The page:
Often compared to Spanish architect Antoni Guadi’s Sagrada Família, the Watts Towers is an outside art structure that the Cultural Heritage Commission of Los Angeles designated a National Historic Landmark in 1990. Italian immigrant Simon Rodia kept construction of the Watts Towers simple. He worked at railroad camps, rock quarries and as a logger. In the early 1920s he bought an empty lot covering 1761-1765 on East 107th street. He built his masterpiece at night while working a steady job during the day. 

He called his towers Nuestro Pueblo, which in Spanish means “our town”. Watts, Los Angeles, named after Charles H. Watts, was once part of the Rancho La Tajauta Mexican land grant. In 1926 Watts was annexed by the city of Los Angeles.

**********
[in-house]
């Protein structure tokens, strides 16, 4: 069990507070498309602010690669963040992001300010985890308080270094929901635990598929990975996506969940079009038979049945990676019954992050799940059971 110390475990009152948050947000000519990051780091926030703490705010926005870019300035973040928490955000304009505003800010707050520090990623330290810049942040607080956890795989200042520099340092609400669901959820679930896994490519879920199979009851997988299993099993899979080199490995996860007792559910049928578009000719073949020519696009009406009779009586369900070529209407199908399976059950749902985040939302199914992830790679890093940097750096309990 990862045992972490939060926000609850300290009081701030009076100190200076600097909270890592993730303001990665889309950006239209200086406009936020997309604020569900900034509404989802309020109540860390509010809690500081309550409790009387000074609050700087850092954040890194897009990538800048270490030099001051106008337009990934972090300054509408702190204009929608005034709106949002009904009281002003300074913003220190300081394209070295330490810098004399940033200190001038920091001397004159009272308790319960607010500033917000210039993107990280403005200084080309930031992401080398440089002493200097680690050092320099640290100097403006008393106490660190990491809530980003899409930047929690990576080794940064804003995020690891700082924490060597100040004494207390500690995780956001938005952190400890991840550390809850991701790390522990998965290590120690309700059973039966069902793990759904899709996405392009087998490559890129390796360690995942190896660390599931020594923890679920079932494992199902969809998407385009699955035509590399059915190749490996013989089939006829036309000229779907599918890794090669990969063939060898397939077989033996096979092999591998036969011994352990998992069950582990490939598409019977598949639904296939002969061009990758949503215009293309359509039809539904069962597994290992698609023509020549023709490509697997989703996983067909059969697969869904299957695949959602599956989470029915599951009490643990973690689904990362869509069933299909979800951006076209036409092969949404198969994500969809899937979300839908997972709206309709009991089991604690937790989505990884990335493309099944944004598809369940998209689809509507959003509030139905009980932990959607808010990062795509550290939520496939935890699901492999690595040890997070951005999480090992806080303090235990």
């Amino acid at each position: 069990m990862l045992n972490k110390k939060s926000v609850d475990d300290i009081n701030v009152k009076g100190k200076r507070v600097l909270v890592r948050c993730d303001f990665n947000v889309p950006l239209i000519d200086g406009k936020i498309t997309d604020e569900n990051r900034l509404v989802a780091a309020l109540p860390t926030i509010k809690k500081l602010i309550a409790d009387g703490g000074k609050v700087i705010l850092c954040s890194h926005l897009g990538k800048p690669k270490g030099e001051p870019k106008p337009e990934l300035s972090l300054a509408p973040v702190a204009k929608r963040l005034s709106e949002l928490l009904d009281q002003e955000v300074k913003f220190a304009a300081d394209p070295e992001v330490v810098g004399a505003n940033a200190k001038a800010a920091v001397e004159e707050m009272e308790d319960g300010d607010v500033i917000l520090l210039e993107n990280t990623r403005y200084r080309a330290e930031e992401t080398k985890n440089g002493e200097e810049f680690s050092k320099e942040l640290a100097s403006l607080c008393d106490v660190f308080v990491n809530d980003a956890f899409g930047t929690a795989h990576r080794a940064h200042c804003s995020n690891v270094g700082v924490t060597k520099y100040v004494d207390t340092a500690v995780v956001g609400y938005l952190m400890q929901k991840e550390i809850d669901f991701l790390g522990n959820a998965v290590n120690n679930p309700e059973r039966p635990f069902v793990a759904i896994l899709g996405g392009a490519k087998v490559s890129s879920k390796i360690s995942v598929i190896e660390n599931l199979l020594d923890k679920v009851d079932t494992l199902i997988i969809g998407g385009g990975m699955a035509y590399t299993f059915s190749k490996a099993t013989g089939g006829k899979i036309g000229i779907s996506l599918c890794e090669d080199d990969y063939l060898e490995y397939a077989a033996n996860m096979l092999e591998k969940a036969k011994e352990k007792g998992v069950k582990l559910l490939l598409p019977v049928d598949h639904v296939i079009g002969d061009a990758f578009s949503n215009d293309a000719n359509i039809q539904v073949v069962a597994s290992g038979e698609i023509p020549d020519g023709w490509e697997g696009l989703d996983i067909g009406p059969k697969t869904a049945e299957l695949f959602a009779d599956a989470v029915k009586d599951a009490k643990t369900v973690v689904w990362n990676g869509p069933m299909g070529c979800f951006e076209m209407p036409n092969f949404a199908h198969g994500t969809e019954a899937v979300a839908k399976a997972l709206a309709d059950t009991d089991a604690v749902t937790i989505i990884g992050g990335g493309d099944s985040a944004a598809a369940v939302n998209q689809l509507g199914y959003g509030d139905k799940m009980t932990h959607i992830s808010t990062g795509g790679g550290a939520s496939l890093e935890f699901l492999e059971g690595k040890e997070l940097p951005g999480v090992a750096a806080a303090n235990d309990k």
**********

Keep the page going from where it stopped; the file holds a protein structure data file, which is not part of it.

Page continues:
The project took Rodia almost thirty five years. He used a window-washer’s belt & buckle to hoist himself up the steel structure. He needed nothing more than hand tools and pipe fitter pliers to build the towers.

The tallest tower stands 99.5 feet. Inside stands the tallest concrete column in the world. Around the spires are three bird baths and a gazebo. Rodia decorated his masterpiece with  sea shells, tile and broken glass. He added a rare piece of hand painted Canton ware from the 19th-century and several 20th-century American ceramic pieces.

The Watts Towers are the fifteenth Historic-Cultural Monument on the National Register of Historic Places. Today, the Watts Tower Arts Center curates the Watts Towers structure.

For the latest events and information about The Watts Towers website.